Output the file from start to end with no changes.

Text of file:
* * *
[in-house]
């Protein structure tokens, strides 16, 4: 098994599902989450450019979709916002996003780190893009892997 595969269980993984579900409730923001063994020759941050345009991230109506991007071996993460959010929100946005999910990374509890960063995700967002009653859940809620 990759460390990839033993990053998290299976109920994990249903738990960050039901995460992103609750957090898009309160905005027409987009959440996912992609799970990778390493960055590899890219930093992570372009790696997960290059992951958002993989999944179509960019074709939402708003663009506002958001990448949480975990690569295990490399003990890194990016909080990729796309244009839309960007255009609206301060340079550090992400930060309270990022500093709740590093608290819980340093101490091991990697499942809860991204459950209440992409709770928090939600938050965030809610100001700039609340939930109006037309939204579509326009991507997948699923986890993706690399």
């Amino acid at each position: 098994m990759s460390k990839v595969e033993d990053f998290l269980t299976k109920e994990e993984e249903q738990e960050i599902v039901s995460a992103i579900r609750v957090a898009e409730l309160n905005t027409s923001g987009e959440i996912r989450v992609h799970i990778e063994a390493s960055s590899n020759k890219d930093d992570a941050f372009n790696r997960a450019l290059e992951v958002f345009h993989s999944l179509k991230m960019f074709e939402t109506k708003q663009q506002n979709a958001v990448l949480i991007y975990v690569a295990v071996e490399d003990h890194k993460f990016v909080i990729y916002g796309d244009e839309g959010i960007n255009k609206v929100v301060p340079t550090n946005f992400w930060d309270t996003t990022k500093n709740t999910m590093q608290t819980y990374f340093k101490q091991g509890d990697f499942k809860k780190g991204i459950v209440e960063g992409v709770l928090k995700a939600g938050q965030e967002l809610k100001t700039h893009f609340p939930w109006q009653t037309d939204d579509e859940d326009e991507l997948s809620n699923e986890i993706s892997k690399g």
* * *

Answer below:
[in-house]
């Protein structure tokens, strides 16, 4: 098994599902989450450019979709916002996003780190893009892997 595969269980993984579900409730923001063994020759941050345009991230109506991007071996993460959010929100946005999910990374509890960063995700967002009653859940809620 990759460390990839033993990053998290299976109920994990249903738990960050039901995460992103609750957090898009309160905005027409987009959440996912992609799970990778390493960055590899890219930093992570372009790696997960290059992951958002993989999944179509960019074709939402708003663009506002958001990448949480975990690569295990490399003990890194990016909080990729796309244009839309960007255009609206301060340079550090992400930060309270990022500093709740590093608290819980340093101490091991990697499942809860991204459950209440992409709770928090939600938050965030809610100001700039609340939930109006037309939204579509326009991507997948699923986890993706690399």
């Amino acid at each position: 098994m990759s460390k990839v595969e033993d990053f998290l269980t299976k109920e994990e993984e249903q738990e960050i599902v039901s995460a992103i579900r609750v957090a898009e409730l309160n905005t027409s923001g987009e959440i996912r989450v992609h799970i990778e063994a390493s960055s590899n020759k890219d930093d992570a941050f372009n790696r997960a450019l290059e992951v958002f345009h993989s999944l179509k991230m960019f074709e939402t109506k708003q663009q506002n979709a958001v990448l949480i991007y975990v690569a295990v071996e490399d003990h890194k993460f990016v909080i990729y916002g796309d244009e839309g959010i960007n255009k609206v929100v301060p340079t550090n946005f992400w930060d309270t996003t990022k500093n709740t999910m590093q608290t819980y990374f340093k101490q091991g509890d990697f499942k809860k780190g991204i459950v209440e960063g992409v709770l928090k995700a939600g938050q965030e967002l809610k100001t700039h893009f609340p939930w109006q009653t037309d939204d579509e859940d326009e991507l997948s809620n699923e986890i993706s892997k690399g």